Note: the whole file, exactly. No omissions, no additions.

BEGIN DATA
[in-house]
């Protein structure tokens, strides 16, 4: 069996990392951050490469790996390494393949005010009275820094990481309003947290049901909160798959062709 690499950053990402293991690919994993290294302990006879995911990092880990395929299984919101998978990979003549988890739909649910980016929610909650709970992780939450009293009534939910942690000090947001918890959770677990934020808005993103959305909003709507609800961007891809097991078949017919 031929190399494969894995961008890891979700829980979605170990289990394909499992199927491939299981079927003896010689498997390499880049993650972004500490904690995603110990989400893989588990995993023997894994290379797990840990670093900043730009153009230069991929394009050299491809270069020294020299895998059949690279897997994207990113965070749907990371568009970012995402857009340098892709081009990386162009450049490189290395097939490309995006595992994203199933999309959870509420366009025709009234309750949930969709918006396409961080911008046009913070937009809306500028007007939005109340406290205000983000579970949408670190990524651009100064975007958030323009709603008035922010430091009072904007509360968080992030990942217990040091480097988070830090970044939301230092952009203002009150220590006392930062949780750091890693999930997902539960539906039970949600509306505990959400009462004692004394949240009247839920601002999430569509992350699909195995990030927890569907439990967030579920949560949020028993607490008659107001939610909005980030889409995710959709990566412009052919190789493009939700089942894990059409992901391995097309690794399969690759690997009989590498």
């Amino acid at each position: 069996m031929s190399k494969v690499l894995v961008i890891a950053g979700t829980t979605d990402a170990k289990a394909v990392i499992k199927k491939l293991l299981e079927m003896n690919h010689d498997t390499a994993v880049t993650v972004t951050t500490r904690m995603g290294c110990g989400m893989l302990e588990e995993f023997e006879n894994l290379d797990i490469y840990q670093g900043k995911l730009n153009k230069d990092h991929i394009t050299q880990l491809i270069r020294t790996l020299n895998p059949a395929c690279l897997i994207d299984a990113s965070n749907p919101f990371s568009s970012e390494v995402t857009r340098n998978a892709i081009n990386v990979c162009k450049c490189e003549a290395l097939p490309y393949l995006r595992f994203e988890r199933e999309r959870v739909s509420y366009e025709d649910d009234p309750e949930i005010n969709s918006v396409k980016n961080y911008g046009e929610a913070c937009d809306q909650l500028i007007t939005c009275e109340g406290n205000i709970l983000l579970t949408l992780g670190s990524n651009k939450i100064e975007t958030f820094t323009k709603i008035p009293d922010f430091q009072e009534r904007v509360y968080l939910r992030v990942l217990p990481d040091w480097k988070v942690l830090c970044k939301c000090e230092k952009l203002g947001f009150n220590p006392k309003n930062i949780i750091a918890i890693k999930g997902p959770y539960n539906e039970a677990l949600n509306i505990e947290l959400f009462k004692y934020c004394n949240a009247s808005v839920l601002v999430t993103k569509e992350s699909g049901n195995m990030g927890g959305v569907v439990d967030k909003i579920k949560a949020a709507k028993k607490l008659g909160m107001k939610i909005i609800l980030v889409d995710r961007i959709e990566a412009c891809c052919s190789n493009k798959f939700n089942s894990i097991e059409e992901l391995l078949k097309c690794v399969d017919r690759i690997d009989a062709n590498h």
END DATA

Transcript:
[in-house]
């Protein structure tokens, strides 16, 4: 069996990392951050490469790996390494393949005010009275820094990481309003947290049901909160798959062709 690499950053990402293991690919994993290294302990006879995911990092880990395929299984919101998978990979003549988890739909649910980016929610909650709970992780939450009293009534939910942690000090947001918890959770677990934020808005993103959305909003709507609800961007891809097991078949017919 031929190399494969894995961008890891979700829980979605170990289990394909499992199927491939299981079927003896010689498997390499880049993650972004500490904690995603110990989400893989588990995993023997894994290379797990840990670093900043730009153009230069991929394009050299491809270069020294020299895998059949690279897997994207990113965070749907990371568009970012995402857009340098892709081009990386162009450049490189290395097939490309995006595992994203199933999309959870509420366009025709009234309750949930969709918006396409961080911008046009913070937009809306500028007007939005109340406290205000983000579970949408670190990524651009100064975007958030323009709603008035922010430091009072904007509360968080992030990942217990040091480097988070830090970044939301230092952009203002009150220590006392930062949780750091890693999930997902539960539906039970949600509306505990959400009462004692004394949240009247839920601002999430569509992350699909195995990030927890569907439990967030579920949560949020028993607490008659107001939610909005980030889409995710959709990566412009052919190789493009939700089942894990059409992901391995097309690794399969690759690997009989590498």
């Amino acid at each position: 069996m031929s190399k494969v690499l894995v961008i890891a950053g979700t829980t979605d990402a170990k289990a394909v990392i499992k199927k491939l293991l299981e079927m003896n690919h010689d498997t390499a994993v880049t993650v972004t951050t500490r904690m995603g290294c110990g989400m893989l302990e588990e995993f023997e006879n894994l290379d797990i490469y840990q670093g900043k995911l730009n153009k230069d990092h991929i394009t050299q880990l491809i270069r020294t790996l020299n895998p059949a395929c690279l897997i994207d299984a990113s965070n749907p919101f990371s568009s970012e390494v995402t857009r340098n998978a892709i081009n990386v990979c162009k450049c490189e003549a290395l097939p490309y393949l995006r595992f994203e988890r199933e999309r959870v739909s509420y366009e025709d649910d009234p309750e949930i005010n969709s918006v396409k980016n961080y911008g046009e929610a913070c937009d809306q909650l500028i007007t939005c009275e109340g406290n205000i709970l983000l579970t949408l992780g670190s990524n651009k939450i100064e975007t958030f820094t323009k709603i008035p009293d922010f430091q009072e009534r904007v509360y968080l939910r992030v990942l217990p990481d040091w480097k988070v942690l830090c970044k939301c000090e230092k952009l203002g947001f009150n220590p006392k309003n930062i949780i750091a918890i890693k999930g997902p959770y539960n539906e039970a677990l949600n509306i505990e947290l959400f009462k004692y934020c004394n949240a009247s808005v839920l601002v999430t993103k569509e992350s699909g049901n195995m990030g927890g959305v569907v439990d967030k909003i579920k949560a949020a709507k028993k607490l008659g909160m107001k939610i909005i609800l980030v889409d995710r961007i959709e990566a412009c891809c052919s190789n493009k798959f939700n089942s894990i097991e059409e992901l391995l078949k097309c690794v399969d017919r690759i690997d009989a062709n590498h």